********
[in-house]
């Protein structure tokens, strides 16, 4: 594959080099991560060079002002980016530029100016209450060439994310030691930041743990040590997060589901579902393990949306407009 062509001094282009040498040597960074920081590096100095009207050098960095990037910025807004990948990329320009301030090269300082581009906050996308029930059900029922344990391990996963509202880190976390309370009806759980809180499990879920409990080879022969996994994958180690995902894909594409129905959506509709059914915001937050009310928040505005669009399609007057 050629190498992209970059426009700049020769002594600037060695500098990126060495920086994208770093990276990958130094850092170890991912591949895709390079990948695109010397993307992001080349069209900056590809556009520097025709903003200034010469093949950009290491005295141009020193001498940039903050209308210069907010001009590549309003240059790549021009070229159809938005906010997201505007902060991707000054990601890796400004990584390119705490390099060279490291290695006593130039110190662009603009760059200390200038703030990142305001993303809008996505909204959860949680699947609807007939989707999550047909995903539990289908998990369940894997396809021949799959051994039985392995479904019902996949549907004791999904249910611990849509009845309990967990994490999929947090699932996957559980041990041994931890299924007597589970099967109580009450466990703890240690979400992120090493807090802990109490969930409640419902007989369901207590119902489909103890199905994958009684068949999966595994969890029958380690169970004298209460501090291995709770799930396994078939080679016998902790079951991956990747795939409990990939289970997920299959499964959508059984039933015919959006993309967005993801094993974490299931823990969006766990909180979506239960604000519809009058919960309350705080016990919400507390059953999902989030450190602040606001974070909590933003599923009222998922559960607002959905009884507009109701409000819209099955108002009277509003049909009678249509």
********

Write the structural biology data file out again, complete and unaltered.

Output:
[in-house]
């Protein structure tokens, strides 16, 4: 594959080099991560060079002002980016530029100016209450060439994310030691930041743990040590997060589901579902393990949306407009 062509001094282009040498040597960074920081590096100095009207050098960095990037910025807004990948990329320009301030090269300082581009906050996308029930059900029922344990391990996963509202880190976390309370009806759980809180499990879920409990080879022969996994994958180690995902894909594409129905959506509709059914915001937050009310928040505005669009399609007057 050629190498992209970059426009700049020769002594600037060695500098990126060495920086994208770093990276990958130094850092170890991912591949895709390079990948695109010397993307992001080349069209900056590809556009520097025709903003200034010469093949950009290491005295141009020193001498940039903050209308210069907010001009590549309003240059790549021009070229159809938005906010997201505007902060991707000054990601890796400004990584390119705490390099060279490291290695006593130039110190662009603009760059200390200038703030990142305001993303809008996505909204959860949680699947609807007939989707999550047909995903539990289908998990369940894997396809021949799959051994039985392995479904019902996949549907004791999904249910611990849509009845309990967990994490999929947090699932996957559980041990041994931890299924007597589970099967109580009450466990703890240690979400992120090493807090802990109490969930409640419902007989369901207590119902489909103890199905994958009684068949999966595994969890029958380690169970004298209460501090291995709770799930396994078939080679016998902790079951991956990747795939409990990939289970997920299959499964959508059984039933015919959006993309967005993801094993974490299931823990969006766990909180979506239960604000519809009058919960309350705080016990919400507390059953999902989030450190602040606001974070909590933003599923009222998922559960607002959905009884507009109701409000819209099955108002009277509003049909009678249509």